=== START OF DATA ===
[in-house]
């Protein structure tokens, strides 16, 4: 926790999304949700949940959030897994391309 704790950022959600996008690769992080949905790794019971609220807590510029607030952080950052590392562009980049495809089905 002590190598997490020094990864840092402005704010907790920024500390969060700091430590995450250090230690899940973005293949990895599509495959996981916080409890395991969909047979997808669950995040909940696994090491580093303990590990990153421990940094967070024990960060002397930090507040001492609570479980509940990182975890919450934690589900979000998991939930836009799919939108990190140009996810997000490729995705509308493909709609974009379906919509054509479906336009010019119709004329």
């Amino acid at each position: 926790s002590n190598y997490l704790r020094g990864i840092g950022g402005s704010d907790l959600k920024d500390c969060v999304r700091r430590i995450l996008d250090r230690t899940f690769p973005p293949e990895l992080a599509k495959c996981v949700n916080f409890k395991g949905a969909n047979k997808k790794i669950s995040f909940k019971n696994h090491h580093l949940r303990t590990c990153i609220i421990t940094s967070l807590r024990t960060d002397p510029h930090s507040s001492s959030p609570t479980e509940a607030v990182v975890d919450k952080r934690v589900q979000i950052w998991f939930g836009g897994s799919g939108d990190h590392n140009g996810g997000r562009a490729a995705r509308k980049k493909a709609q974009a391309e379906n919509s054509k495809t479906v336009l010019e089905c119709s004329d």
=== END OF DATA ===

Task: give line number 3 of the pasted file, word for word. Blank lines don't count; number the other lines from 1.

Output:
């Amino acid at each position: 926790s002590n190598y997490l704790r020094g990864i840092g950022g402005s704010d907790l959600k920024d500390c969060v999304r700091r430590i995450l996008d250090r230690t899940f690769p973005p293949e990895l992080a599509k495959c996981v949700n916080f409890k395991g949905a969909n047979k997808k790794i669950s995040f909940k019971n696994h090491h580093l949940r303990t590990c990153i609220i421990t940094s967070l807590r024990t960060d002397p510029h930090s507040s001492s959030p609570t479980e509940a607030v990182v975890d919450k952080r934690v589900q979000i950052w998991f939930g836009g897994s799919g939108d990190h590392n140009g996810g997000r562009a490729a995705r509308k980049k493909a709609q974009a391309e379906n919509s054509k495809t479906v336009l010019e089905c119709s004329d």